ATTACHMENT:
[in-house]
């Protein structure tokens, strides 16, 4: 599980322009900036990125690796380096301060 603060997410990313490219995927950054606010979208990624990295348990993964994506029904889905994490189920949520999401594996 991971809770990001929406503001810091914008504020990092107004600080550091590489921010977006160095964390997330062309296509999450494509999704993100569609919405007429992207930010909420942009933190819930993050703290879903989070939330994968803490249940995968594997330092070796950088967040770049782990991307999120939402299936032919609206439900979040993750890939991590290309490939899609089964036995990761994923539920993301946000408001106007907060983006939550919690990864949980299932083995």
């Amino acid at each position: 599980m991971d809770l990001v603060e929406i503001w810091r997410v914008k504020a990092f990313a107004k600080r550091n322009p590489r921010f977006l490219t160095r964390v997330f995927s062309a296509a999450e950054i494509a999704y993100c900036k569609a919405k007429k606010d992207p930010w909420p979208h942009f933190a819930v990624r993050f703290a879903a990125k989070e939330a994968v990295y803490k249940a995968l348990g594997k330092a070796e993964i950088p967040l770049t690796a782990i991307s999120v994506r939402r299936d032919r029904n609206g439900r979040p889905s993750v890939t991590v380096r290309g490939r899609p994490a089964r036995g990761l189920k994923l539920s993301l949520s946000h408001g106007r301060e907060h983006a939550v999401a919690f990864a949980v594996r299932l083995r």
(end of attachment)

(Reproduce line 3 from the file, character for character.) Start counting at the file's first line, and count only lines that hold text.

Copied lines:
């Amino acid at each position: 599980m991971d809770l990001v603060e929406i503001w810091r997410v914008k504020a990092f990313a107004k600080r550091n322009p590489r921010f977006l490219t160095r964390v997330f995927s062309a296509a999450e950054i494509a999704y993100c900036k569609a919405k007429k606010d992207p930010w909420p979208h942009f933190a819930v990624r993050f703290a879903a990125k989070e939330a994968v990295y803490k249940a995968l348990g594997k330092a070796e993964i950088p967040l770049t690796a782990i991307s999120v994506r939402r299936d032919r029904n609206g439900r979040p889905s993750v890939t991590v380096r290309g490939r899609p994490a089964r036995g990761l189920k994923l539920s993301l949520s946000h408001g106007r301060e907060h983006a939550v999401a919690f990864a949980v594996r299932l083995r």